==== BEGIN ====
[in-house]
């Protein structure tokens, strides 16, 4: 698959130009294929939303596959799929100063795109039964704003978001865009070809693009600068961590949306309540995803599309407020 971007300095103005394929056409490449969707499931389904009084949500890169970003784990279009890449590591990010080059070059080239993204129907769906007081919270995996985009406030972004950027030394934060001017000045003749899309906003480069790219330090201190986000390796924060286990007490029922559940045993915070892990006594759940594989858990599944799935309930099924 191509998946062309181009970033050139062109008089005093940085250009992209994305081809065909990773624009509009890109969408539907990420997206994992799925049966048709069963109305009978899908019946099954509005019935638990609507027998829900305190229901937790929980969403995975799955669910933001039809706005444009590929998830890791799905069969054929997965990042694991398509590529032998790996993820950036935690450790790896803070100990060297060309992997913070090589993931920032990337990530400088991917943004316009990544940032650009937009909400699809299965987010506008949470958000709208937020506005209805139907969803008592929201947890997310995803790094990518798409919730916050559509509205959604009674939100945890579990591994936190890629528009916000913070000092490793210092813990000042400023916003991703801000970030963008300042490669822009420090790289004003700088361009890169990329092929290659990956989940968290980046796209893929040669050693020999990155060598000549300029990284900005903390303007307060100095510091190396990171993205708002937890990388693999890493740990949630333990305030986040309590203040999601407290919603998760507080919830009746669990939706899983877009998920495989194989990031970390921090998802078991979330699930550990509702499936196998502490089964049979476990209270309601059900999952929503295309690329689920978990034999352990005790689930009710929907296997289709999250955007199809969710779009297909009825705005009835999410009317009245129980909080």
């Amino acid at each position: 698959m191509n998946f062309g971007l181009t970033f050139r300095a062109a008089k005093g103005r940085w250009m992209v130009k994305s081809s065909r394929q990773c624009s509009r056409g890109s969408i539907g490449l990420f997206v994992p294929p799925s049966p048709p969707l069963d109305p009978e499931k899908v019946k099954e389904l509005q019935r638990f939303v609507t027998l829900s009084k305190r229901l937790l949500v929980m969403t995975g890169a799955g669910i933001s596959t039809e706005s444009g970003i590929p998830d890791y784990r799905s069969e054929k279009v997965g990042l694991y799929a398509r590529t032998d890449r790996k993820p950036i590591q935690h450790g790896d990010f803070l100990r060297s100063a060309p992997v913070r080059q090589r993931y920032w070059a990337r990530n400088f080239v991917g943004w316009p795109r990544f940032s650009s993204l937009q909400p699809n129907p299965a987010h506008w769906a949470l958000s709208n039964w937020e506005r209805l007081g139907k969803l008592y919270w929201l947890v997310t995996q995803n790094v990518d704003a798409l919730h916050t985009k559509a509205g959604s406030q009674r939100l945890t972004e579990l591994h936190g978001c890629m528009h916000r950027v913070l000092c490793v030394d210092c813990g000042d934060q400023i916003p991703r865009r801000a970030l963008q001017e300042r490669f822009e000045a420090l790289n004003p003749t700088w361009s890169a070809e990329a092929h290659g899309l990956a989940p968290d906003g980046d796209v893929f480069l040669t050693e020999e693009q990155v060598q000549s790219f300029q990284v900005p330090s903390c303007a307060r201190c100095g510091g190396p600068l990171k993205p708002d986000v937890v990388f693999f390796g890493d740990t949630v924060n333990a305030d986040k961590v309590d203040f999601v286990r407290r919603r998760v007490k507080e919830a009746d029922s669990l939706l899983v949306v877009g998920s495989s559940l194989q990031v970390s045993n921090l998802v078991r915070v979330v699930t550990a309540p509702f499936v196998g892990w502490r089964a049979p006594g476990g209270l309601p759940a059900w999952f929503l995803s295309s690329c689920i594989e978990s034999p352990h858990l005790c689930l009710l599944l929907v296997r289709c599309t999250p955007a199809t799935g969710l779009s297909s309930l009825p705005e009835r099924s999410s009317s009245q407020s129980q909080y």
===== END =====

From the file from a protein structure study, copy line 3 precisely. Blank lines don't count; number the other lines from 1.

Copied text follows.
């Amino acid at each position: 698959m191509n998946f062309g971007l181009t970033f050139r300095a062109a008089k005093g103005r940085w250009m992209v130009k994305s081809s065909r394929q990773c624009s509009r056409g890109s969408i539907g490449l990420f997206v994992p294929p799925s049966p048709p969707l069963d109305p009978e499931k899908v019946k099954e389904l509005q019935r638990f939303v609507t027998l829900s009084k305190r229901l937790l949500v929980m969403t995975g890169a799955g669910i933001s596959t039809e706005s444009g970003i590929p998830d890791y784990r799905s069969e054929k279009v997965g990042l694991y799929a398509r590529t032998d890449r790996k993820p950036i590591q935690h450790g790896d990010f803070l100990r060297s100063a060309p992997v913070r080059q090589r993931y920032w070059a990337r990530n400088f080239v991917g943004w316009p795109r990544f940032s650009s993204l937009q909400p699809n129907p299965a987010h506008w769906a949470l958000s709208n039964w937020e506005r209805l007081g139907k969803l008592y919270w929201l947890v997310t995996q995803n790094v990518d704003a798409l919730h916050t985009k559509a509205g959604s406030q009674r939100l945890t972004e579990l591994h936190g978001c890629m528009h916000r950027v913070l000092c490793v030394d210092c813990g000042d934060q400023i916003p991703r865009r801000a970030l963008q001017e300042r490669f822009e000045a420090l790289n004003p003749t700088w361009s890169a070809e990329a092929h290659g899309l990956a989940p968290d906003g980046d796209v893929f480069l040669t050693e020999e693009q990155v060598q000549s790219f300029q990284v900005p330090s903390c303007a307060r201190c100095g510091g190396p600068l990171k993205p708002d986000v937890v990388f693999f390796g890493d740990t949630v924060n333990a305030d986040k961590v309590d203040f999601v286990r407290r919603r998760v007490k507080e919830a009746d029922s669990l939706l899983v949306v877009g998920s495989s559940l194989q990031v970390s045993n921090l998802v078991r915070v979330v699930t550990a309540p509702f499936v196998g892990w502490r089964a049979p006594g476990g209270l309601p759940a059900w999952f929503l995803s295309s690329c689920i594989e978990s034999p352990h858990l005790c689930l009710l599944l929907v296997r289709c599309t999250p955007a199809t799935g969710l779009s297909s309930l009825p705005e009835r099924s999410s009317s009245q407020s129980q909080y």